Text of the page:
Surface ponding and the duration water remains on the soil surface after a heavy rainfall indicate the rate of infiltration into and through the soil, a high water table, and the time the soil remains saturated.
To assess the degree of surface ponding observe how long water takes to disappear after after a heavy rainfall on soils that were at or near saturation.
- If after 1 day following heavy rainfall no surface ponding of water is evident, that means all water infiltrates the soil and the soil has good soil drainage
- If after 2 to 4 days after heavy rainfall only some surface ponding occurs, that means that most surface water infiltrates the soil and the soil has moderate drainage.
- If significant surface ponding occurs for longer than five days after heavy rainfall on soils, than waterlogging occurs, the soil has poor drainage
Prolonged waterlogging depletes oxygen inducing root stress, a restrict root respiration and growth. It causes the death of fine roots responsible for nutrient and water uptake and increases the chance for pests and diseases such as Rhizoctonia, Pythium and Fusarium root rot. Crops decline in vigour, have restricted shoot and stunted growth, lose colour and die.
Proneness to erosion
Soils susceptible to soil erosion:
- Bare soils. Growing plants and a crop residue cover absorb the energy of raindrops and slow the flow of runoff, reducing the risk of erosion. Roots hold soil in place and contribute organic matter, which further stabilizes the soil.
- Soils in slopes. Long, uninterrupted slopes are especially prone to erosion because water can pick up speed as it travels downslope.
- Clays and silts. Fine- to medium-textured soils low in organic matter, are very prone to water erosion. They can be prone to crusting. Crusting reduces water infiltration (the movement of water into the ground). Less infiltration means more runoff and a greater risk of water erosion. Smaller soil particles are also easier to erode by wind than larger ones.
- Soils with a shallow, impermeable layer (hardpans) are prone to erosion because hardpans limit infiltration deeper into the soil.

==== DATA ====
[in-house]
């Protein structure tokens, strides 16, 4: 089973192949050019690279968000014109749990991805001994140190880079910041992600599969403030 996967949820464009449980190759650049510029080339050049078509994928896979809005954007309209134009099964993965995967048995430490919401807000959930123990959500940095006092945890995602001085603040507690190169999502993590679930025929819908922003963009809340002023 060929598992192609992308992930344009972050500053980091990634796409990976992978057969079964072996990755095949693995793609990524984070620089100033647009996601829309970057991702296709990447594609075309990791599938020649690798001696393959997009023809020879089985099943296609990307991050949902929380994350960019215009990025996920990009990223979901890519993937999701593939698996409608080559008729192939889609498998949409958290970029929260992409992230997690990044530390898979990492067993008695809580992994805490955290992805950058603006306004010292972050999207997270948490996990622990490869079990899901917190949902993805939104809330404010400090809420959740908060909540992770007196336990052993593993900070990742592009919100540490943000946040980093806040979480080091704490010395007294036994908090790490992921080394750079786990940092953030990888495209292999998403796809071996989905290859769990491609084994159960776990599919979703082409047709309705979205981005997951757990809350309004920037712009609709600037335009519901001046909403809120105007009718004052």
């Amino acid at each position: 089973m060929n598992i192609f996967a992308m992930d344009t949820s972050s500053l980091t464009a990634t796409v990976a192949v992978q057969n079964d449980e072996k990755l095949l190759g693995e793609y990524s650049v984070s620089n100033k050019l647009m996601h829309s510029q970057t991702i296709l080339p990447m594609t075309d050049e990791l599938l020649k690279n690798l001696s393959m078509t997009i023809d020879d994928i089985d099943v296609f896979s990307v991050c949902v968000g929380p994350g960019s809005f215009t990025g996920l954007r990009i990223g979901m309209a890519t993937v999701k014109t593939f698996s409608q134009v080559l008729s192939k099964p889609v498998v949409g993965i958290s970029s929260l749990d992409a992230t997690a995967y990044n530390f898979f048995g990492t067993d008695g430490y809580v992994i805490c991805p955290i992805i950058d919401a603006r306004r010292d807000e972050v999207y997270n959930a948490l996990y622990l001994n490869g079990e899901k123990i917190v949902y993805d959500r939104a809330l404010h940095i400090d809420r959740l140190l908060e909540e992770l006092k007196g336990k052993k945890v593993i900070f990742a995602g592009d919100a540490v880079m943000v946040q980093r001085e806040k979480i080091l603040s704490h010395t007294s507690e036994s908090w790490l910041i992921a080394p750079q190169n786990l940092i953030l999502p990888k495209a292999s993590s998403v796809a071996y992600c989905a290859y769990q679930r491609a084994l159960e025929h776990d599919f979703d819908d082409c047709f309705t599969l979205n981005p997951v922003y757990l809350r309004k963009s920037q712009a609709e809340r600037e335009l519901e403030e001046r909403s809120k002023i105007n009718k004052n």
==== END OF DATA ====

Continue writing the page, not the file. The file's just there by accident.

- Organic matter helps hold soil particles together in soil aggregates; these aggregates are harder for the wind to move than small individual soil particles.
Ways of preventing soil erosion:
- A cover of plants or plant residues protects the soil. The greater the intensity of rainfall, the higher the risk of water erosion; Also high wind speeds and persistent winds have more erosive power.
- Minimise tillage. Tillage makes the soil prone to water and wind erosion by decreasing the size and stability of aggregates, thus decreasing infiltration, and by burying the crop residue cover, drying out the soil, decreasing soil organic matter and decreasing soil aggregate size.
- Use conservation measures such as terraces, ditches,contour farming, etc. The steeper and longer the plot, the quicker is the runoff and the higher is the erosion power. For more information on conservation measures click here
Information Source Links
- Gachene, C.K.K. and Kimaru, G. (2003). Soil Fertility and Land Productivity - A guide for extension workers in the eastern Africa region. Technical Handbook No.30. Regional Land Management Unit (RELMA)/ Swedish International Development Cooperation Agency (Sida). ISBN: 9966-896-66-X.
- Juo, A.S.R. and Franzluebbers, K. (2003). Tropical Soils. Properties and Management for Sustainable Agriculture. Oxford University Press. ISBN: 0-19-511598-8
- RELMA. Regional Land Management Unit / World Agroforestry Centre (2005). Water from ponds, pans and dams: a manual of planning, design, construction and maintainance. Technical handbook No.32. ISBN 9966-896-67-8
- Shepherd, T. G., Stagnari, F., Pisante, M. and Benites, J. (2008). Visual Soil Assessment - Field guide for annual crops. FAO, Rome, Italy. ISBN: 978-92-5-105937-1